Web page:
To me anyway. I proposed to a girl in the second grade. I was 6 or 7 years old. She said she’d have to ask her mother. Her mother said no. I don’t know if that was the catalyst. We had exchanged notes in class a lot. We liked each other. It was fun. (Bear with me – I’m in second grade at the moment). I can’t remember exactly what she looked like anymore. Dark hair, and dark eyes, I’m fairly certain. For some reason, after this rejection of my proposal, we began exchanging hate notes instead of love notes. Whatever dirty words we knew at the time, we wrote them. The nun caught us. The nun, as nuns were wont to do at the time, shamed both of us publicly. We never talked to each other again, or exchanged another note. I didn’t fall in love again, if that can even be applied to kids at that age, until I was in another school after my parents moved again. They were always moving as more kids came along. When it was just me and my one brother, it was room enough. Having another brother seemed to put a strain on my parent’s relationship, as they were already fighting when I was in kindergarten. I remember the dented wall from a thrown coffee cup. I asked my mother about that years later, and she said my dad was always doing things like that. So, we moved. After fours years of elementary Catholic school at St. Thomas of Aquinas, we moved again. Then I was enrolled in St. Anthony of Padua. That’s when I saw Kathleen. She sat in front of me in 5th grade. One day I noticed the zipper on the back of the blouse of her uniform was down. I zipped it up for her. She said thanks. She was the first girl to speak to me since 2nd grade. I was instantly in love. For the next few years I watched her, talked to her. I rode my bike to her house and watched her skip rope. I called her up once and asked her to a movie. Her parents said we were too young. I wrote love notes to her. To be honest, I was noticing other girls then too, like Janet and Joyce. I sent notes to them too, but Kathleen remained the primary object of my affection. She wasn’t interested, but I persisted. Once, I wrote a note to her professing my love and wanting to be with her. I may have said something weirder, but I can’t remember it anymore. I had a dream just prior, in which she was in bed with me, but I didn’t know anything about sex until later. It was a pleasant dream, and it seemed we touched each other, cuddling perhaps, and she was in pajamas. In fact, it may have been this incident that prompted my mother to tell my father to have the sex talk with us two oldest boys. It was at a time of one of the early Mercury space flights. I think it was John Glenn’s orbital flight. The nun had brought a TV into the classroom – very exciting event at the time, circa 1962. In the darkness of the classroom I passed that fateful note to Kathleen. There was another girl Janet, whom I had also been giving notes to, but who had a friend she would have trip me as I walked up the aisle to my seat. I had the feeling she didn’t like me much. Janet persuaded Kathleen to give the note to our teacher. The nun, again, decided to shame me, reading the note, with its innocent declarations of my deepest feelings at the time, to the entire class. That was bad enough, but the nun called my dad and he came to school to get me. That was very odd, since I walked to and from school, and I don’t know why it couldn’t have waited until I got home. He was mad, asked me about the note, which he had. I had no idea why he was mad. Perhaps I was so used to passing notes, I didn’t think there was anything wrong with it. However, I got the belt when we got home – the worst punishment, for only the most serious offenses. I never spoke with Kathleen again. The last year there, in 8th grade, they put me in a different class, one composed of all boys. Since I ended up going to an all-boys high school, I never had a girl in my classes again until college. I saw Kathleen one day shortly before graduation, during a May Day procession through the streets near St. Anthony’s. I had been part of the school safety patrol in earlier grades, and an altar boy, but in my current persona as an Explorer boy scout, I was helping direct traffic. I hoped I looked dashing in my dark green Explorer uniform with my walkie-talkie and AAA safety belt, but Kathleen never looked my way. An odd thing those belts: white and military-looking. It had a strap that went over your shoulder as well as around your waist, something like soldiers use to wear. I think I saw a picture of an MP wearing something like that. Very authoritative. Every day after school the nuns had all the younger kids line up two by two and we marched them in a long column up the street, along the sidewalk a couple blocks, past the supermarket and the drugstore, to the main street. I don’t know where they went from there, but my job was done then. Funny that everyone drives their kids to school these days. That would have been ridiculous at the time. If one’s family had a car, it was used by the father for work. Moms didn’t have cars for shopping. My mom used to send me to the store a lot. It was the same walk as going to and from school, but carrying a gallon or two of milk, and maybe 5 lbs of sugar, infant formula, canned goods, and other cooking items, made it seem a lot longer. I had strong arms after awhile. After I graduated from St. Anthony’s I had to take a bus to the high school I’d gotten into, so I don’t know who got the groceries. There were seven kids by then, and I stayed at school in various club meetings as long as I could. Sometimes I still had to go to the store at night after I got home.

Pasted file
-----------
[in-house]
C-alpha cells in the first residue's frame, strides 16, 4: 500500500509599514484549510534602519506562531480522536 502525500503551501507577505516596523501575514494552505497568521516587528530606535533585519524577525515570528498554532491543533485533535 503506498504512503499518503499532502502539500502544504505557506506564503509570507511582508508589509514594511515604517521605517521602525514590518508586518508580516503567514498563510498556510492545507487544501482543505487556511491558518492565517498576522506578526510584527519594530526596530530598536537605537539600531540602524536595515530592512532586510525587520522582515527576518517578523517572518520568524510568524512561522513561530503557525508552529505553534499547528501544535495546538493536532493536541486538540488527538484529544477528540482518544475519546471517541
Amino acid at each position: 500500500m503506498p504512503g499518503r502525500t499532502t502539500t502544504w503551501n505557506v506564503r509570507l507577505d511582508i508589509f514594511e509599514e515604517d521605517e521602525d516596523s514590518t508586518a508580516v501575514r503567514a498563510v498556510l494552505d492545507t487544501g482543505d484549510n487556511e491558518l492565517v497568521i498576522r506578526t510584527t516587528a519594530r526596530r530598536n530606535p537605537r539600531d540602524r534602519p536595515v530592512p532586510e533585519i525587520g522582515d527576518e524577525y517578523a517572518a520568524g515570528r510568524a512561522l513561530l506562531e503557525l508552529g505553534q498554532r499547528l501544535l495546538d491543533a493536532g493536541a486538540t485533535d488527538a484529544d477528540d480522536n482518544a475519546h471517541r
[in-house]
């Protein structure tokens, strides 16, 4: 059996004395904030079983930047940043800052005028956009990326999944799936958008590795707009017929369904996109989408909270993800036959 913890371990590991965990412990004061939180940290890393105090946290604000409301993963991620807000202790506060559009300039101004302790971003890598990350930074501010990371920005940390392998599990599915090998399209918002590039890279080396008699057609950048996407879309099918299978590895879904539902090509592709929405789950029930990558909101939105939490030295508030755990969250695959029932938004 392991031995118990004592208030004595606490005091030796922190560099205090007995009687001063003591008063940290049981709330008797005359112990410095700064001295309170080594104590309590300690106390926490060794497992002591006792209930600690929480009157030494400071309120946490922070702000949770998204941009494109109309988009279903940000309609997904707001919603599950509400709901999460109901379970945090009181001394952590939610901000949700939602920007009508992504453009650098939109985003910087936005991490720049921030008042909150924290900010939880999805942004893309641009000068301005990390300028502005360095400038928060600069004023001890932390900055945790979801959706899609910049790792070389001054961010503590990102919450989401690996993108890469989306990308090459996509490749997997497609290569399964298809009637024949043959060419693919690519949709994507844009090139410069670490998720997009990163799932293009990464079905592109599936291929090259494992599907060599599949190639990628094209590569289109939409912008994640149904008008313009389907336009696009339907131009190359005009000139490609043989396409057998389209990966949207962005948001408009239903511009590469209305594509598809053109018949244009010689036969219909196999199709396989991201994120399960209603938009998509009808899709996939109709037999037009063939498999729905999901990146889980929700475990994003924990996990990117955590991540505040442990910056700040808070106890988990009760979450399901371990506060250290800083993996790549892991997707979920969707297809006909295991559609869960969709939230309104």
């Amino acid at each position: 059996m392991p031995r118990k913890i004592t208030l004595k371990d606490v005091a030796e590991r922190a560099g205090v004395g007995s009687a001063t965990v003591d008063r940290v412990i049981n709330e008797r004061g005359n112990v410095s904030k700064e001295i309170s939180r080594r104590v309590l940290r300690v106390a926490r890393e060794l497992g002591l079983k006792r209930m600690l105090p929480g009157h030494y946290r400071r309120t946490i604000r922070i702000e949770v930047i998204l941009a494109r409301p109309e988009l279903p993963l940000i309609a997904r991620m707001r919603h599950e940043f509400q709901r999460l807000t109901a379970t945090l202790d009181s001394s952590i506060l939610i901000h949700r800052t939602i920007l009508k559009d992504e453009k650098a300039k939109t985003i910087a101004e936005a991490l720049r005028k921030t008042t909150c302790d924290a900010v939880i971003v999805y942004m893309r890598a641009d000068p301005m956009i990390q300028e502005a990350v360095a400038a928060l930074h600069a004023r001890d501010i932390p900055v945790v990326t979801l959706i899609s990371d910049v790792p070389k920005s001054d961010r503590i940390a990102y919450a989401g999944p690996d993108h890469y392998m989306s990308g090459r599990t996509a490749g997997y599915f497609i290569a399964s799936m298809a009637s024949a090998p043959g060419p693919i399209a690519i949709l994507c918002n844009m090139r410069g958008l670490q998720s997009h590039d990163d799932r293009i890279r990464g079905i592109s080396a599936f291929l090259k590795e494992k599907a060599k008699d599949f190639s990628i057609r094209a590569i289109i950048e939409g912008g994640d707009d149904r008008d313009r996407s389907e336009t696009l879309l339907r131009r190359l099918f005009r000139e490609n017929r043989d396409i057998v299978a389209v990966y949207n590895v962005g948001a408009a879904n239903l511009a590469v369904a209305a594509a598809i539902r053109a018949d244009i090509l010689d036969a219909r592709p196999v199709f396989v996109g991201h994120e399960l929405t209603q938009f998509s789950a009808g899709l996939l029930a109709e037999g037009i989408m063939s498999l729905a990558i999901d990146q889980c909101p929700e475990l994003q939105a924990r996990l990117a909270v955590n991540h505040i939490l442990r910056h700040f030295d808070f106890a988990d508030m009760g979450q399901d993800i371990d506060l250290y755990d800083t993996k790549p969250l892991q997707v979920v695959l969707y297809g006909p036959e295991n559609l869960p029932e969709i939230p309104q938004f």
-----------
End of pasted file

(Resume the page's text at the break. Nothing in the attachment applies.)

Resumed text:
Before I started high school my mom and her cousin introduced me to my fourth cousin Theresa. I liked her a lot. She was a year or two older and she was fantastic looking. We went to a dance at St. Anthony’s, and danced, to the amazement of my classmates. She taught me how to do a box step, so we even slow danced, to Dean Martin’s “Everybody Loves Somebody Sometime.” I was in love again.